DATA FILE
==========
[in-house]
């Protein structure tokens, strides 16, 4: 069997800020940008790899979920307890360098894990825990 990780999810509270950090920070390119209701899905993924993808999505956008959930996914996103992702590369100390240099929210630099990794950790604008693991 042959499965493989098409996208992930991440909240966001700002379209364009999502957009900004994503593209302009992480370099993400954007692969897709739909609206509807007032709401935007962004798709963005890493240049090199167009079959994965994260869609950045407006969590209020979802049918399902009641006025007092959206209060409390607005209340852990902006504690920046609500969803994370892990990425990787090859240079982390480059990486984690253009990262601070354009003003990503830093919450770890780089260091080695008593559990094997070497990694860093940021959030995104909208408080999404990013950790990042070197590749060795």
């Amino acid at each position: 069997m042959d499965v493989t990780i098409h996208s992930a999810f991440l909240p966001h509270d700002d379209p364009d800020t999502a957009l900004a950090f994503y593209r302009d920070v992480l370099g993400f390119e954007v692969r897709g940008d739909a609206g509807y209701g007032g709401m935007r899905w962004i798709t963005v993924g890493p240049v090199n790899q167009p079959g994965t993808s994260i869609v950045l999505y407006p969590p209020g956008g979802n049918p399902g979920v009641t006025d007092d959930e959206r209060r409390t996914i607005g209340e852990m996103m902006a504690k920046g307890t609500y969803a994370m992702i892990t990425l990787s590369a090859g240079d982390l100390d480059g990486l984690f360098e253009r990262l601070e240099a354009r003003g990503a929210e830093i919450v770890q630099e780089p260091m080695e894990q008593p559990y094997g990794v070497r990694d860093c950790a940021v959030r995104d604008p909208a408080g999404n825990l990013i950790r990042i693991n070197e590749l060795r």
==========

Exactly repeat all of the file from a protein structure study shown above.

[in-house]
């Protein structure tokens, strides 16, 4: 069997800020940008790899979920307890360098894990825990 990780999810509270950090920070390119209701899905993924993808999505956008959930996914996103992702590369100390240099929210630099990794950790604008693991 042959499965493989098409996208992930991440909240966001700002379209364009999502957009900004994503593209302009992480370099993400954007692969897709739909609206509807007032709401935007962004798709963005890493240049090199167009079959994965994260869609950045407006969590209020979802049918399902009641006025007092959206209060409390607005209340852990902006504690920046609500969803994370892990990425990787090859240079982390480059990486984690253009990262601070354009003003990503830093919450770890780089260091080695008593559990094997070497990694860093940021959030995104909208408080999404990013950790990042070197590749060795």
């Amino acid at each position: 069997m042959d499965v493989t990780i098409h996208s992930a999810f991440l909240p966001h509270d700002d379209p364009d800020t999502a957009l900004a950090f994503y593209r302009d920070v992480l370099g993400f390119e954007v692969r897709g940008d739909a609206g509807y209701g007032g709401m935007r899905w962004i798709t963005v993924g890493p240049v090199n790899q167009p079959g994965t993808s994260i869609v950045l999505y407006p969590p209020g956008g979802n049918p399902g979920v009641t006025d007092d959930e959206r209060r409390t996914i607005g209340e852990m996103m902006a504690k920046g307890t609500y969803a994370m992702i892990t990425l990787s590369a090859g240079d982390l100390d480059g990486l984690f360098e253009r990262l601070e240099a354009r003003g990503a929210e830093i919450v770890q630099e780089p260091m080695e894990q008593p559990y094997g990794v070497r990694d860093c950790a940021v959030r995104d604008p909208a408080g999404n825990l990013i950790r990042i693991n070197e590749l060795r």